Close Window
North Slope Summer: Earth Image of the WeekJuly 27, 2012
North Slope-Beoufort Sea satellite image
Sea ice has returned to parts of Alaska's Arctic coast again since this image was taken on July 12.
The record melt of the Arctic sea ice pack in June and early July lead to a navigable corridor for shipping just off Alaska's northern coast by July 12, 2012.

A rare, sunny day across Alaska’s North Slope on that date provided a clear view from outer space of North America’s largest oil field.

When NASA’s Aqua satellite passed over Prudhoe Bay at midday, the midsummer sun had managed to warm the air at the Deadhorse airport, near the shores of the Arctic Ocean, to a balmy 64 degrees.

In the image to the right captured by the MODIS sensor on Aqua, thousands of small lakes can be seen dotting the tundra. This is a region normally frozen over except for a brief period of time between June and September.

Because of a layer of permafrost less than 3 feet beneath the surface, the melted snow has no place to soak into the soil.

That results in an abundance of small lakes and ponds, which turn into breeding grounds for voracious swarms of mosquitoes each summer.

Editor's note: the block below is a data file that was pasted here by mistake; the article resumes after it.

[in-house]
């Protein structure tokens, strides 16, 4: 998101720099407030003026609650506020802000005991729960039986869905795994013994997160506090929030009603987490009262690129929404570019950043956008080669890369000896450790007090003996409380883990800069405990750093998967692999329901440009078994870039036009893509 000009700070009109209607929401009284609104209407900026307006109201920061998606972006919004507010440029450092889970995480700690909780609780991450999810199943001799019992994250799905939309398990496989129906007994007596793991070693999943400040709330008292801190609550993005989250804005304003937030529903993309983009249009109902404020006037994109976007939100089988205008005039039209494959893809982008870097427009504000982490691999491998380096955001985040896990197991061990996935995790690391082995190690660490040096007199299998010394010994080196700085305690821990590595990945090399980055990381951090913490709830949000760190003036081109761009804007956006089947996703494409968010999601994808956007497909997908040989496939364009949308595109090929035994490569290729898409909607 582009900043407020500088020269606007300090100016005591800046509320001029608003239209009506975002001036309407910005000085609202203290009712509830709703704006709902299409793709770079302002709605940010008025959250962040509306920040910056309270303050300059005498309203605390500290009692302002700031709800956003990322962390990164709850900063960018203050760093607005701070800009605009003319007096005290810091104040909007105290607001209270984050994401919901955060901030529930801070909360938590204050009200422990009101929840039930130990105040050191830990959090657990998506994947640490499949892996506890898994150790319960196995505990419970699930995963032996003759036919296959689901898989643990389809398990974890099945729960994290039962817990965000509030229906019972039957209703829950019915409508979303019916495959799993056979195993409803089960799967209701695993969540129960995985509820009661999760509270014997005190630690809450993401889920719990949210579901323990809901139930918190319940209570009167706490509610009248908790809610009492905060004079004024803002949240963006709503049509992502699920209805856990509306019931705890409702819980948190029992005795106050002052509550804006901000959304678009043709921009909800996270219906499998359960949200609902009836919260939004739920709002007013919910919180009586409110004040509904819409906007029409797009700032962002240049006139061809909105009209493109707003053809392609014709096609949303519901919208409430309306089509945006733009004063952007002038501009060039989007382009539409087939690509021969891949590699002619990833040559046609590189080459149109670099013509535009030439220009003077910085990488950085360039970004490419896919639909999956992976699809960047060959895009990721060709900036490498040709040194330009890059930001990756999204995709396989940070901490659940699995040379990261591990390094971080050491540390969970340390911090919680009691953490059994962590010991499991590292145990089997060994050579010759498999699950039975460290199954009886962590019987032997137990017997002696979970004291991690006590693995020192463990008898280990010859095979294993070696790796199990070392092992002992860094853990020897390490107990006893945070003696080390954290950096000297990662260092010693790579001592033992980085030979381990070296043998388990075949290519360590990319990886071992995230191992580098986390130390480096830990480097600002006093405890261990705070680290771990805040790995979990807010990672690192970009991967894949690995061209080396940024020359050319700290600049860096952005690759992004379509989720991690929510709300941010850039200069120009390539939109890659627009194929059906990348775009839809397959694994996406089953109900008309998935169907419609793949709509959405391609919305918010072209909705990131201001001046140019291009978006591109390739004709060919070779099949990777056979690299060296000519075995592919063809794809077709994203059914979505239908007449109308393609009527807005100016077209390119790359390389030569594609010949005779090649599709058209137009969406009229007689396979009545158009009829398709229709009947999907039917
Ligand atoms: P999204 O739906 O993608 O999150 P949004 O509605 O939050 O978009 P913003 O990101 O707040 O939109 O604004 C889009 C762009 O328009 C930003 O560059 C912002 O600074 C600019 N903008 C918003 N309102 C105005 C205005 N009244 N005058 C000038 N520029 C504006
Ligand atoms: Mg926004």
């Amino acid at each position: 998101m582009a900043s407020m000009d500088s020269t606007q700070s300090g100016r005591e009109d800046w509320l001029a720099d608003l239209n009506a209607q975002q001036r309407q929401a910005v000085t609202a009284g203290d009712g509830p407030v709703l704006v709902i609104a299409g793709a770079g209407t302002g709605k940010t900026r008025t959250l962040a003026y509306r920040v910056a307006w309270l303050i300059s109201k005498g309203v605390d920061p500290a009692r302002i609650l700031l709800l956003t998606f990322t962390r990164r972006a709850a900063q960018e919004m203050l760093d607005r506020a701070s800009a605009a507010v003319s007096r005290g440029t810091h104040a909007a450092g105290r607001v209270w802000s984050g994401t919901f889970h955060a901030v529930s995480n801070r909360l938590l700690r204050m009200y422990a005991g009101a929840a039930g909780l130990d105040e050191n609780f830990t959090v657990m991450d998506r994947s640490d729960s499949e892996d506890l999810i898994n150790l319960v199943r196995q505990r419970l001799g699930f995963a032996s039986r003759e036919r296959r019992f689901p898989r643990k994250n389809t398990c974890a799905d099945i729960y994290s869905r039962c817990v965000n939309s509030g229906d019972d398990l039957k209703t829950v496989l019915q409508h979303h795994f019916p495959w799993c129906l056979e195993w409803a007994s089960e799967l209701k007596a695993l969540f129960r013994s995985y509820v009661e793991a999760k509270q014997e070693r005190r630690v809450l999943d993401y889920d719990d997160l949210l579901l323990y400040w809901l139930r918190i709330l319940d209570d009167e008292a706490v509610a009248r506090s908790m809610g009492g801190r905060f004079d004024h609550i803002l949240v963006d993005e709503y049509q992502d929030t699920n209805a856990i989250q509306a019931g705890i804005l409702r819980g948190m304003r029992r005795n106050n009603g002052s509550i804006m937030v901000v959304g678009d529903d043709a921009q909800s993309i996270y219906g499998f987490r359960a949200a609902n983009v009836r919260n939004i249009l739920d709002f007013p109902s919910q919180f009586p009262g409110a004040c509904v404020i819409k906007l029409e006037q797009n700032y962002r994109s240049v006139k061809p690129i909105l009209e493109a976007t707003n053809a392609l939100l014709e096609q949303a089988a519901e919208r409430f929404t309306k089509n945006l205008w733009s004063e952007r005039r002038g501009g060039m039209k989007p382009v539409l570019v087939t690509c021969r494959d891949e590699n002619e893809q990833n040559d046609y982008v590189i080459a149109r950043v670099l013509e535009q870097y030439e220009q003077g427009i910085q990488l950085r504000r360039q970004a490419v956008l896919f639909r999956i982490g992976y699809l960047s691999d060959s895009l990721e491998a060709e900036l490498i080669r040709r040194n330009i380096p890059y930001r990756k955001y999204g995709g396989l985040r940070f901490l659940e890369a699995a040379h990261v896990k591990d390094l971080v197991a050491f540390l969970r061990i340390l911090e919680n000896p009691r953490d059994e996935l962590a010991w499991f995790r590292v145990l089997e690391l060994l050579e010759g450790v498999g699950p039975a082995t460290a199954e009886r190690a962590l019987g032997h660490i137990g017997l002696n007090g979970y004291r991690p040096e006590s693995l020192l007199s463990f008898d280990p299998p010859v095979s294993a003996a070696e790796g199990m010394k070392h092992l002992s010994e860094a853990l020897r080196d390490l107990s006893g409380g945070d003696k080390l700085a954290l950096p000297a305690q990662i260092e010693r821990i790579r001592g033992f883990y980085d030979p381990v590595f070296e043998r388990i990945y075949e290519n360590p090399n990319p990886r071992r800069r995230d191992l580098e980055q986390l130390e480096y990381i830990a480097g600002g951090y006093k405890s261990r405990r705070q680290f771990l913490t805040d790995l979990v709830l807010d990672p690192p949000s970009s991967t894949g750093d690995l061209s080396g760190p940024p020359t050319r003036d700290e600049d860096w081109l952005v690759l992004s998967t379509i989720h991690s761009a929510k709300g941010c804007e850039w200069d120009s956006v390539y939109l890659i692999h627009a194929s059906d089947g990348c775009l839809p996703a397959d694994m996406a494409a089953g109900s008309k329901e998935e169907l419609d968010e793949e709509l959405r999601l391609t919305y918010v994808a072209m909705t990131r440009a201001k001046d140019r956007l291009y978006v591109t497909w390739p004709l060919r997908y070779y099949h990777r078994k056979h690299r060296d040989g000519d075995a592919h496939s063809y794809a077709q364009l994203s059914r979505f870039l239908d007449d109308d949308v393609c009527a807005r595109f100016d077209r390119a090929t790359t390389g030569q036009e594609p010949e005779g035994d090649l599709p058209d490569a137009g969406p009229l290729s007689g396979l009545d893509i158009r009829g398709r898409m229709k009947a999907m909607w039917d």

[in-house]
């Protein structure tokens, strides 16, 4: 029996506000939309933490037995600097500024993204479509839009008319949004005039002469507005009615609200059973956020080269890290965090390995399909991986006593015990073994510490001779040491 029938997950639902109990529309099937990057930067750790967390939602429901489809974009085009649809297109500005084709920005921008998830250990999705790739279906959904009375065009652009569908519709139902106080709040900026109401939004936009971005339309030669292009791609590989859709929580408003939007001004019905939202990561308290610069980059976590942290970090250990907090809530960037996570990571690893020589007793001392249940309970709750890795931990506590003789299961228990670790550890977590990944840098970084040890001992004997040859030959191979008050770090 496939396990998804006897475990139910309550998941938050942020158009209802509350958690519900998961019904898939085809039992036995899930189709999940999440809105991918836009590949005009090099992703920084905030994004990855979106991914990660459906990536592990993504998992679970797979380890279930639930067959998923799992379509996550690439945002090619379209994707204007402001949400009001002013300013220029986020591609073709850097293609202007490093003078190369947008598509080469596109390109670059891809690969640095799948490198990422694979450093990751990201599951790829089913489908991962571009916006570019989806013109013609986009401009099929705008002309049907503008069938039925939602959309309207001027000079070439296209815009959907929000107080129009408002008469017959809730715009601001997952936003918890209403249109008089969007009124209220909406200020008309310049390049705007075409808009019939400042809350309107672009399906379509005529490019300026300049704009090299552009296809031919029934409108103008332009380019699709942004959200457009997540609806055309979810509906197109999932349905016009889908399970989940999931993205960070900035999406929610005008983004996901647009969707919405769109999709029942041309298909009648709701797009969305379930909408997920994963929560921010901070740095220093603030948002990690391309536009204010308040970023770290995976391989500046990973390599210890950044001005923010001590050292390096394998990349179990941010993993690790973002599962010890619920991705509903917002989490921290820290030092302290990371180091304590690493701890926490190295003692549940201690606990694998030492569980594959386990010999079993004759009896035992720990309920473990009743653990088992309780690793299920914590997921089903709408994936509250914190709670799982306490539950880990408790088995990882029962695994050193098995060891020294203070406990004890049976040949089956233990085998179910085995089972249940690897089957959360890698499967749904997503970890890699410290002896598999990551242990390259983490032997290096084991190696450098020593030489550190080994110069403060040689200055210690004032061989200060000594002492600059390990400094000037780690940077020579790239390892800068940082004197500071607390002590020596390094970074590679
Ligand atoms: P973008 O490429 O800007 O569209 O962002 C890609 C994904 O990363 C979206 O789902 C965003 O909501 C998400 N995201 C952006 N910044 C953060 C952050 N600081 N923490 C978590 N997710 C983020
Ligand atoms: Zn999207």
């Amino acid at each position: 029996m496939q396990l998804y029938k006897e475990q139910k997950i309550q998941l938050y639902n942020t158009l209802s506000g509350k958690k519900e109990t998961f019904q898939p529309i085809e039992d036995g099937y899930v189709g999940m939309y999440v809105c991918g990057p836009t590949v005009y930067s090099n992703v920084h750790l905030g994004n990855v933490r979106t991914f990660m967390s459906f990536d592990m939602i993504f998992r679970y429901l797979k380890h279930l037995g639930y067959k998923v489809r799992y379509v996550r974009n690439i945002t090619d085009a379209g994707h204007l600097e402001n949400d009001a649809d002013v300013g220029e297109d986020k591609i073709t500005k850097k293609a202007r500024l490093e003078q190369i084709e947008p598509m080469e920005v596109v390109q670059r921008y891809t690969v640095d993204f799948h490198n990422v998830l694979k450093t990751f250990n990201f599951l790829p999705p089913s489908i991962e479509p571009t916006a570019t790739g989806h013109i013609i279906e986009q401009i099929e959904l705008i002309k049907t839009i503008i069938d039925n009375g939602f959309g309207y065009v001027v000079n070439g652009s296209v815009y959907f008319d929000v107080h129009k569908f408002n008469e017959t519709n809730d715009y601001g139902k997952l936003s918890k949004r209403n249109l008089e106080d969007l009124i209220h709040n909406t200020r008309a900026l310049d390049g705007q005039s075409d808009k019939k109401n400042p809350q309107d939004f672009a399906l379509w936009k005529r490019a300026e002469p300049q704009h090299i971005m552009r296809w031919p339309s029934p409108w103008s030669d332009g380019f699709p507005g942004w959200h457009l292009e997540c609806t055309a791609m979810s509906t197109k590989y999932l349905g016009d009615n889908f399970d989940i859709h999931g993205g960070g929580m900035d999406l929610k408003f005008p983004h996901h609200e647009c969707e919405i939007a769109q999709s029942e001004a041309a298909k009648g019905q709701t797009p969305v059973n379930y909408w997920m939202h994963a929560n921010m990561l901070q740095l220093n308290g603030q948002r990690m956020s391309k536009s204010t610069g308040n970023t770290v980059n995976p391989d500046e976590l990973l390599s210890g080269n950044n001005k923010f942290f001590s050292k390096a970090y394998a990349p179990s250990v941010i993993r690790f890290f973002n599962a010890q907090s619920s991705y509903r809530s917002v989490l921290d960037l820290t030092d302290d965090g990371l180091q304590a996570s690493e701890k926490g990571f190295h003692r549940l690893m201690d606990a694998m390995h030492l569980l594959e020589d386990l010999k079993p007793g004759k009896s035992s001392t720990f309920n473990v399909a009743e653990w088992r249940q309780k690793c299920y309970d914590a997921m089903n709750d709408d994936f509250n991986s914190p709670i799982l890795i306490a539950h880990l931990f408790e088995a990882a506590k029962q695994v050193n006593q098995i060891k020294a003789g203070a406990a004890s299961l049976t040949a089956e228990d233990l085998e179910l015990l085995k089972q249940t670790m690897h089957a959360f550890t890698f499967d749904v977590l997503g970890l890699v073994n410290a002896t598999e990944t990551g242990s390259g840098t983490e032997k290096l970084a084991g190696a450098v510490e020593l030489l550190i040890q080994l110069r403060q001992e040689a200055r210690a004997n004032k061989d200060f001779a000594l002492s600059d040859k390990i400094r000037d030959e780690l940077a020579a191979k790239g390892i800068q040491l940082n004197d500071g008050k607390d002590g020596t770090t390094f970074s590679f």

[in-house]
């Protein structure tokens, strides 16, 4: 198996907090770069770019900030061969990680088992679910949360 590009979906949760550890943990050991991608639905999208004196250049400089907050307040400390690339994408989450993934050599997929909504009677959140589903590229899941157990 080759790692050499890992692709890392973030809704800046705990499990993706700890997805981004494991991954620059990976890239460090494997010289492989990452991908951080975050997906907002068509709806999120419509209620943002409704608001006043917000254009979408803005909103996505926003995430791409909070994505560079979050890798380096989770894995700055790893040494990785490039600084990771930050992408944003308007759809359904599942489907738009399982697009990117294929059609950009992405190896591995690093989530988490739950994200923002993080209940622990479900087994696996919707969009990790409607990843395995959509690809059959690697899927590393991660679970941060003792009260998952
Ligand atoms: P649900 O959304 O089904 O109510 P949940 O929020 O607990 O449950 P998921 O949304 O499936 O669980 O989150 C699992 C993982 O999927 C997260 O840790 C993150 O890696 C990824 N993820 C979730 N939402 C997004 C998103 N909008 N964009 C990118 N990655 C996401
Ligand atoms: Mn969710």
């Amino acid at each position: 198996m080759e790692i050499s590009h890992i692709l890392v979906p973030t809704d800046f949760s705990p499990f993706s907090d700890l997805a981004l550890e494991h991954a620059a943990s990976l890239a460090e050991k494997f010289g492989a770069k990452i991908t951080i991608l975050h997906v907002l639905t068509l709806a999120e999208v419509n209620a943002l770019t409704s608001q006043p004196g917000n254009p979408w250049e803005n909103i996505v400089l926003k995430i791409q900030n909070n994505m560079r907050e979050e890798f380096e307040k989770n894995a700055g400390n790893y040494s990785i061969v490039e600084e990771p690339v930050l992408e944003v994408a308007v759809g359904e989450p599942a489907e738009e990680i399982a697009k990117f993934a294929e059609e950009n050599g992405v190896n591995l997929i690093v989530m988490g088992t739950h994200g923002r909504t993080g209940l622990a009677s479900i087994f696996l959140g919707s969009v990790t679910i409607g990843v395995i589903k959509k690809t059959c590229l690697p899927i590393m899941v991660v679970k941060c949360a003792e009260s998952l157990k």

Oil was discovered beneath Prudhoe Bay on March 12, 1968, by engineers from what is now called ARCO, and Exxon. It was soon estimated that there were about 25 billion barrels of oil lying beneath the tundra and adjacent coastal waters of the Arctic Ocean.

The 1973 oil crisis quickly made it economically feasible to not only drill more than 1,000 wells in America’s most remote region, but also to construct a pipeline across the state to deliver the crude to tanker ships in the Gulf of Alaska.

The Tran-Alaska Pipeline was completed in 1977, and extends 800 miles south from Prudhoe Bay to the Valdez Marine Terminal. Between 1977 and 2005, 13 billion barrels of oil were transported through the pipeline.

Production peaked in 1998 at 2 million barrels per day, but had fallen to only 943,000 per day by 2005. The once vast oil reserve was contained in porous rock formations between 5,000 and 20,000 feet beneath the surface.

But it has been able to rise to the wellheads under its own geologic pressure, eliminating the need for pumping. Thirty years of extraction from wells around Prudhoe Bay, and a vast network of satellite oil fields to the east and west, have considerably depleted the amount of oil beneath the region.

British Petroleum estimated in 2006 that only 2 billion barrels of oil remain that can be acquired with current technology.

Image: NASA MODIS Rapid Response System